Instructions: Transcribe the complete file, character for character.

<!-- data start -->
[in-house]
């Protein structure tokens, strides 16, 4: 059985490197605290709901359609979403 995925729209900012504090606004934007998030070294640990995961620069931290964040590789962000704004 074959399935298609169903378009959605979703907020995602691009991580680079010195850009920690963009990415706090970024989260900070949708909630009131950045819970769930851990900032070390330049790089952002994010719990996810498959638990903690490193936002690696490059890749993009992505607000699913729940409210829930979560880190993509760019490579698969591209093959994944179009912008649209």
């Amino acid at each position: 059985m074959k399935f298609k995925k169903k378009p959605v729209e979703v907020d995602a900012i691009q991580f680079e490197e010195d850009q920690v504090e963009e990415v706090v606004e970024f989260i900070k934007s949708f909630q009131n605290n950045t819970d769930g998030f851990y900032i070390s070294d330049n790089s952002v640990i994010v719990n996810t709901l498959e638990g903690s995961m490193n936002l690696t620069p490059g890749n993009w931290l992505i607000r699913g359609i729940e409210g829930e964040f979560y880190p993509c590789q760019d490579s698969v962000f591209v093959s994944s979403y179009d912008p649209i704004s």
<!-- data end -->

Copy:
[in-house]
């Protein structure tokens, strides 16, 4: 059985490197605290709901359609979403 995925729209900012504090606004934007998030070294640990995961620069931290964040590789962000704004 074959399935298609169903378009959605979703907020995602691009991580680079010195850009920690963009990415706090970024989260900070949708909630009131950045819970769930851990900032070390330049790089952002994010719990996810498959638990903690490193936002690696490059890749993009992505607000699913729940409210829930979560880190993509760019490579698969591209093959994944179009912008649209």
């Amino acid at each position: 059985m074959k399935f298609k995925k169903k378009p959605v729209e979703v907020d995602a900012i691009q991580f680079e490197e010195d850009q920690v504090e963009e990415v706090v606004e970024f989260i900070k934007s949708f909630q009131n605290n950045t819970d769930g998030f851990y900032i070390s070294d330049n790089s952002v640990i994010v719990n996810t709901l498959e638990g903690s995961m490193n936002l690696t620069p490059g890749n993009w931290l992505i607000r699913g359609i729940e409210g829930e964040f979560y880190p993509c590789q760019d490579s698969v962000f591209v093959s994944s979403y179009d912008p649209i704004s």